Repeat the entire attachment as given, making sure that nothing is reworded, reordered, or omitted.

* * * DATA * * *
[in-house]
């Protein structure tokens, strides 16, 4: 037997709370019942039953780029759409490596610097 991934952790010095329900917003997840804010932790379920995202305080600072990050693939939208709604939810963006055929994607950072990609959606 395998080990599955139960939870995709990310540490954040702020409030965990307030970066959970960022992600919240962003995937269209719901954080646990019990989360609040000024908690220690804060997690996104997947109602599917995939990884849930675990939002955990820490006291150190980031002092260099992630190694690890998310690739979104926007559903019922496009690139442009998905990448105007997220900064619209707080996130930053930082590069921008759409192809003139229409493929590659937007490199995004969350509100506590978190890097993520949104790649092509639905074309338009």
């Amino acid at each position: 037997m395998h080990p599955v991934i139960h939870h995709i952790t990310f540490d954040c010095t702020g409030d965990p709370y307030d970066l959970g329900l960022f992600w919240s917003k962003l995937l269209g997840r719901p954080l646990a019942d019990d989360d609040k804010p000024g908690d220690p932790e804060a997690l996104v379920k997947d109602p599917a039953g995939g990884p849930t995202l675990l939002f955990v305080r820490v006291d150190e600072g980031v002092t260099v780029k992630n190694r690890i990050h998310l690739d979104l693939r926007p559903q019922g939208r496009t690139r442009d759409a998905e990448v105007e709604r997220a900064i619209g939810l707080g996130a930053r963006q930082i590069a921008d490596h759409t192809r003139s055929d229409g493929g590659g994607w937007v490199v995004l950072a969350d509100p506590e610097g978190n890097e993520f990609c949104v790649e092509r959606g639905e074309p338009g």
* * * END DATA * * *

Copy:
[in-house]
């Protein structure tokens, strides 16, 4: 037997709370019942039953780029759409490596610097 991934952790010095329900917003997840804010932790379920995202305080600072990050693939939208709604939810963006055929994607950072990609959606 395998080990599955139960939870995709990310540490954040702020409030965990307030970066959970960022992600919240962003995937269209719901954080646990019990989360609040000024908690220690804060997690996104997947109602599917995939990884849930675990939002955990820490006291150190980031002092260099992630190694690890998310690739979104926007559903019922496009690139442009998905990448105007997220900064619209707080996130930053930082590069921008759409192809003139229409493929590659937007490199995004969350509100506590978190890097993520949104790649092509639905074309338009």
């Amino acid at each position: 037997m395998h080990p599955v991934i139960h939870h995709i952790t990310f540490d954040c010095t702020g409030d965990p709370y307030d970066l959970g329900l960022f992600w919240s917003k962003l995937l269209g997840r719901p954080l646990a019942d019990d989360d609040k804010p000024g908690d220690p932790e804060a997690l996104v379920k997947d109602p599917a039953g995939g990884p849930t995202l675990l939002f955990v305080r820490v006291d150190e600072g980031v002092t260099v780029k992630n190694r690890i990050h998310l690739d979104l693939r926007p559903q019922g939208r496009t690139r442009d759409a998905e990448v105007e709604r997220a900064i619209g939810l707080g996130a930053r963006q930082i590069a921008d490596h759409t192809r003139s055929d229409g493929g590659g994607w937007v490199v995004l950072a969350d509100p506590e610097g978190n890097e993520f990609c949104v790649e092509r959606g639905e074309p338009g």